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Warning for Pack activities that can't be done at home

It would help to have two obvious warnings on awards for Cub Scouts. We have had trouble with parents doing the Shooting Sports work on family hunting trips. After we see it in Scoutbook, we must tell them the restrictions. It has led to unhappy parents. It would be nice if they knew the restrictions when they see the award on Scoutbook. Other projects can be done at home so it would be good to label the exceptions to this rule.

I have included the awards that I think would benefit from a warning below.

Shooting Sports
*Scouts should not work on this award with their family or as Pack activity. It must be done at a BSA event with BSA certified instructor.

Cub Scout Supernova award
*Scouts must work with an approved Supernova Mentor for all requirements for this award. Scouts should not start the work until their Supernova Mentor directs them to begin.

Webelos Supernova award
*Scouts must work with an approved Supernova Mentor for all requirements for this award. Scouts should not start the work until their Supernova Mentor directs them to begin.

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The Cub Scout Shooting Sports awards already have this warning:

“Cub Scout shooting sports programs may be conducted only on a district or council level. Archery, BB gun shooting, and slingshot shooting are restricted to day camps, Cub Scout/Webelos Scout resident camps, council-managed family camping programs, or to council activities where there are properly trained supervisors and all standards for BSA shooting sports are enforced.”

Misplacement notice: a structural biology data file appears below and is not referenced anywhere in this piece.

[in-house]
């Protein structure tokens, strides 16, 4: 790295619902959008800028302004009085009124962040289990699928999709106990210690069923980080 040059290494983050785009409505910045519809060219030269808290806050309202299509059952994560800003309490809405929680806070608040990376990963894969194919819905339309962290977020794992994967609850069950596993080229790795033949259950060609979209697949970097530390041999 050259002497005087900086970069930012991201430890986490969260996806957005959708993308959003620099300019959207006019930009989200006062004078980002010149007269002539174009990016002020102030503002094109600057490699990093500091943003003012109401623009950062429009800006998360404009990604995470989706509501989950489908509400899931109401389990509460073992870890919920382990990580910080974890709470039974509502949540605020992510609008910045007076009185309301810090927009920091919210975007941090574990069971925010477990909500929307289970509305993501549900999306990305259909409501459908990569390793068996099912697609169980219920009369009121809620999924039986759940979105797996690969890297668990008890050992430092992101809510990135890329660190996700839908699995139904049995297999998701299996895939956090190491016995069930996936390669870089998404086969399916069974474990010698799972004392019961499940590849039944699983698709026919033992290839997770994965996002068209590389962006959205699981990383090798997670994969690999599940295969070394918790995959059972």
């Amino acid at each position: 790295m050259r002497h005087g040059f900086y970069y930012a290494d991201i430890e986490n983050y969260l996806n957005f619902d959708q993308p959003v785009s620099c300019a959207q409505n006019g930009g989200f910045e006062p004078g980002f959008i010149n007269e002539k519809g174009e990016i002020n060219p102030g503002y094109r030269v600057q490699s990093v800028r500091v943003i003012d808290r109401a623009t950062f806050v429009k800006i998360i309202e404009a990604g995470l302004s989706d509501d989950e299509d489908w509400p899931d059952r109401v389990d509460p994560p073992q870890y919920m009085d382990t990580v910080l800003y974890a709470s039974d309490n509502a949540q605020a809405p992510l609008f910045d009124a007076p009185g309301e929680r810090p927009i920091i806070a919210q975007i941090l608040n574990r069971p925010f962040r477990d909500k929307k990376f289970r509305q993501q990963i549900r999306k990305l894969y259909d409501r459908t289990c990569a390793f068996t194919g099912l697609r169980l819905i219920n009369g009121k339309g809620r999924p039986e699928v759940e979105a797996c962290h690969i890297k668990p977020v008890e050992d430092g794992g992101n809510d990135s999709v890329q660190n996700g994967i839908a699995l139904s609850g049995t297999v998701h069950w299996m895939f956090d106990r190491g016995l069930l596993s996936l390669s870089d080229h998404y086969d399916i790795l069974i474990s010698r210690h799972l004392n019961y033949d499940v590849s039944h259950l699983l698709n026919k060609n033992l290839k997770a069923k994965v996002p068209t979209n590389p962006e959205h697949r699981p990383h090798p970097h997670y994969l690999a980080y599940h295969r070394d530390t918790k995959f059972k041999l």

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I can see where this comes from, having had those unpleasant discussions in similar circumstances myself. There are a lot of things that would need warnings of this type, though. Not only shooting sports items like the Cub-level awards and the various shooting sports merit badges, but also various other situations in which prior-approval or special conditions are required.

My general purpose warning to both scouts and their parents is not to start working on an advancement requirement or award until after they talk to the relevant leader about it (e.g. den leader for cubs, PL/Troop Guide/SPL or SM/ASM for Scouts BSA advancement and awards, MB counselor for merit badges). There are far more rules and restrictions related to advancement and awards than are easily conveyed in brief warning text. Referring them to the leaders means that not only is there an expectation that the leaders stay current on the information, but they also have the opportunity to say “Y’know, the BSA rules say that can’t be earned on a family trip. However, council has a day camp coming up soon that will have shooting sports activities…”

That’s really good advice. Having a kid in Scouts doesn’t make you an expert on the GTSS. Heck, being a leader doesn’t necessarily make you an expert on the GTSS; my minimum expectation for leaders is:

  1. They know there’s a Guide to Safe Scouting
  2. They have a general idea about everything that’s in it.
  3. They know the details for the things they routinely do.
  4. They know how to check the GTSS for anything that comes up before anyone gets into trouble.
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Is it possible to bold it or make it red. Parents are still missing the warning. Thanks!

Exactly. In the past, it has normally involved a new parent that is eager and excited to get started. We given them the information but they are new and on information overload. They like to go hunting as a family, they follow the instructions, and then mark it in Scoutbook. When we talk to them about it later, they are very disappointed and defeated. I hate for them to start out in scouts that way. One family withdrew their scout due to their frustration. This one has been particularly difficult for us as we have a lot of families that go hunting regularly in their home state of Colorado.